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Squash Tower
Squash Tower

I made my squash supports out of 1” diameter steel electrical conduit. Conduit is great for construction projects. The stuff is relatively inexpensive, easy to obtain at any hardware store and lasts nearly forever. The ones in the picture are over 15 years old.

The drawing shows the basic construction of the squash trellis. The exact dimensions are not important. The vertical poles are about 9’ long. Conduit comes in 10’ lengths, so 3 horizontal braces are made from a single length. Pound the ends of the braces flat. This will make it easier to drill holes in them, and will make the structure more secure when it is screwed together.

Drill sets of holes near the top for the upper set of braces. Drill another set about 2/3 of the way up from the bottom. I used #8 screws. I originally used regular screws and nuts, but have been replacing them with stainless. Save yourself some trouble and use stainless from the start.

Put the structure together, but do not tighten the screws. Prepare the soil where you will plant the squash. Place the trellis where you want it, and pound the vertical poles until they are about 1 ½ to 2’ into the ground. You have to pound one pole a few inches then move to the next until it is fully into the ground. When finished, tighten the screws.

The next step is to add vertical strings for supporting the squash. I use jute twine. At the end of the season I can just cut it off, vine and all and throw it into the compost pile. Tie a string at the top and tie the other end to the lower bar. Leave a little slack. You don’t want the strings too tight. Put 3 or 4 for each face of the trellis.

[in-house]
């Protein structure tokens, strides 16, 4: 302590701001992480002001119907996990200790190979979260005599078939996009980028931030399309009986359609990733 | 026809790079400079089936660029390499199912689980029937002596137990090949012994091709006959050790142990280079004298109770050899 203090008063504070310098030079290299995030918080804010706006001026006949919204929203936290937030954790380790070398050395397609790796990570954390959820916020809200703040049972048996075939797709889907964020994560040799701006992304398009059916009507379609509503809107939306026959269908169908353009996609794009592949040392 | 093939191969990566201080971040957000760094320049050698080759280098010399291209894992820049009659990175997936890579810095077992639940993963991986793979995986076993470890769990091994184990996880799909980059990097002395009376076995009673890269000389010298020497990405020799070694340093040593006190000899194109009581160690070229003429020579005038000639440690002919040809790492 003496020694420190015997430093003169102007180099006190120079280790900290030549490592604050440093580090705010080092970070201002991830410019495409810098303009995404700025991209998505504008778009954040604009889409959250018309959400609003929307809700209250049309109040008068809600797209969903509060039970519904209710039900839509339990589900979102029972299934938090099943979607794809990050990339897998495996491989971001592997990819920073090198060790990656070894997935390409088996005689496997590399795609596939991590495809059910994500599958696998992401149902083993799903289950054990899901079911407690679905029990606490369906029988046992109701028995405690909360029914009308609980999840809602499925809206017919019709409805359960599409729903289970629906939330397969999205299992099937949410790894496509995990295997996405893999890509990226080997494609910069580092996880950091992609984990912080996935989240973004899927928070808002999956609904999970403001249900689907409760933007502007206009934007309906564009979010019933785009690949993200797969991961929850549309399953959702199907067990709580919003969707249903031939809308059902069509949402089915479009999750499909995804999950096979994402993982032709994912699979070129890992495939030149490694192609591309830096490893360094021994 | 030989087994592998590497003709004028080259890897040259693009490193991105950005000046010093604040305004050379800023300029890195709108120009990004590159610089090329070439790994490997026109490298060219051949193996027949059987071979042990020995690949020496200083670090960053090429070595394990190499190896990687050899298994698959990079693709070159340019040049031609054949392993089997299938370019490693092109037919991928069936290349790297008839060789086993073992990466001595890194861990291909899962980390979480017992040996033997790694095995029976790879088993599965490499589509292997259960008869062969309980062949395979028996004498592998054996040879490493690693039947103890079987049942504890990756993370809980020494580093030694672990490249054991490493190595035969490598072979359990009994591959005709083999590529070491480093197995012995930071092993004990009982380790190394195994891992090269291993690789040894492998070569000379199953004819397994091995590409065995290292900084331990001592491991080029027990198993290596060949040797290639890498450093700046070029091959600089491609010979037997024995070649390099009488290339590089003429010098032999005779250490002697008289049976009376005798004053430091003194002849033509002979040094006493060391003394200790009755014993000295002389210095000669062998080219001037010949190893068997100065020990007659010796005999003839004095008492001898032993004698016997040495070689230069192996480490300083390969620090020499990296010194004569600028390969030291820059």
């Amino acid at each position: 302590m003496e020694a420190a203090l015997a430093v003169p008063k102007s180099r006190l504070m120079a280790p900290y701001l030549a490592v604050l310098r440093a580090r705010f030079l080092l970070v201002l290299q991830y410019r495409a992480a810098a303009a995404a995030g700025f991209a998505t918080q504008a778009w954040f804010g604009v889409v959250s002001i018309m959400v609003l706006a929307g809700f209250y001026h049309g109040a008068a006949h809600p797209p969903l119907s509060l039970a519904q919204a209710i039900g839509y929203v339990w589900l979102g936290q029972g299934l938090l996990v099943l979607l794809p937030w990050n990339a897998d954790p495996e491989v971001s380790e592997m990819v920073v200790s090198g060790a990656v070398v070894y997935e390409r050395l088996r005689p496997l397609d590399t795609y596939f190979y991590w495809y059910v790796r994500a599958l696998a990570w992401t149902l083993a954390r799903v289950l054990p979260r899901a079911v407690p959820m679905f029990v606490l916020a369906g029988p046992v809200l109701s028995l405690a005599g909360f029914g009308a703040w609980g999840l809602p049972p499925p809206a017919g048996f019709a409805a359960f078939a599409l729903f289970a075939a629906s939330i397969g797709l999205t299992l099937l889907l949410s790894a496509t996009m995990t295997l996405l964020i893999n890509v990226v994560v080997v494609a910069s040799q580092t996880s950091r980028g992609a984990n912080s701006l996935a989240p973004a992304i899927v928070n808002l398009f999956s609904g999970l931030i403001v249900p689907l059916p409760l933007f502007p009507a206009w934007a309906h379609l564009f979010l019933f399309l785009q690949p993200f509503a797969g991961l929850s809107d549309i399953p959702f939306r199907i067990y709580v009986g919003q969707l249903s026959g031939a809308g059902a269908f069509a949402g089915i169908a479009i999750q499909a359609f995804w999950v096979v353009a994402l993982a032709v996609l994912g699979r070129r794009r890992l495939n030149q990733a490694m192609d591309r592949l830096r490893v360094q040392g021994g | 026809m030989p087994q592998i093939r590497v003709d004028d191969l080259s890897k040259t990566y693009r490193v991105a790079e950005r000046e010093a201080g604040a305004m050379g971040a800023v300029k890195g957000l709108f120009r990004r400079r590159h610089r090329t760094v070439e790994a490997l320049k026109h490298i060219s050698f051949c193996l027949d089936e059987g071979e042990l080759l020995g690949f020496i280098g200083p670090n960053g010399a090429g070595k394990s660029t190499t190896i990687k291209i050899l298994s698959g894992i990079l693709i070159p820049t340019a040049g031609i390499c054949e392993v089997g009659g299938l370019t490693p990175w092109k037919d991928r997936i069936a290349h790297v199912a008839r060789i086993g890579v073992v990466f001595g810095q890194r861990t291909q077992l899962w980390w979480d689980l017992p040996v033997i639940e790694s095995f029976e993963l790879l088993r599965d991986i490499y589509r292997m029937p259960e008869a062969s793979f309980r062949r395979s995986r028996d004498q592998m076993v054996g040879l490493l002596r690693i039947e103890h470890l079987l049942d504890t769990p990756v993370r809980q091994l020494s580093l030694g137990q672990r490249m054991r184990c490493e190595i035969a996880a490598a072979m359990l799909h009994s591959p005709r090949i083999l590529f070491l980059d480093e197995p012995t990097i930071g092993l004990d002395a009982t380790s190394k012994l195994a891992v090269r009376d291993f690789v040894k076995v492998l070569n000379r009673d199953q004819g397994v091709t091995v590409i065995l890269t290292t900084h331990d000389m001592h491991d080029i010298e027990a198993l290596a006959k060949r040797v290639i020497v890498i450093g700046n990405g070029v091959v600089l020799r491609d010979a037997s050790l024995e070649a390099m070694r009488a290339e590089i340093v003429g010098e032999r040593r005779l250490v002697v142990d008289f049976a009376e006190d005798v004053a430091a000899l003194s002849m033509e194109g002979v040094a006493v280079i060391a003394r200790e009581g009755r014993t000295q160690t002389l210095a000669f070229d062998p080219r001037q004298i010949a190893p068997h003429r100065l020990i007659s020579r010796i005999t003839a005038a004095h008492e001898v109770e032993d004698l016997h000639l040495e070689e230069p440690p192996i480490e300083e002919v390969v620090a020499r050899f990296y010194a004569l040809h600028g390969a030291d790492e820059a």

You need a second set of strings from the lower bars to the ground. I string some wire between the posts about 2” above the ground. I then tie string from the lower braces to the wire to complete the structure.

With 3’ between the vertical poles I plant two squash plants on each side. Normally I plant 4 seeds and leave the two strongest plants on each side. As the vines grow, they can be gently twisted around a string. If your squash variety branches a lot you might need to add extra vertical strings to support them.

I have used these supports for acorn and butternut squash successfully, but now I only grow Mooregold squash. This variety was developed at the University of Wisconsin so it grows well here. Mooregold is flavorful, never stringy and stores very well. I typically get 2-3 squash from each vine.

Growing squash vertically on a trellis saves a lot of space. Another advantage is that the squash vine borer seems confused by vertically growing vines and is somewhat less of a problem. -Gary C. Sutcliffe

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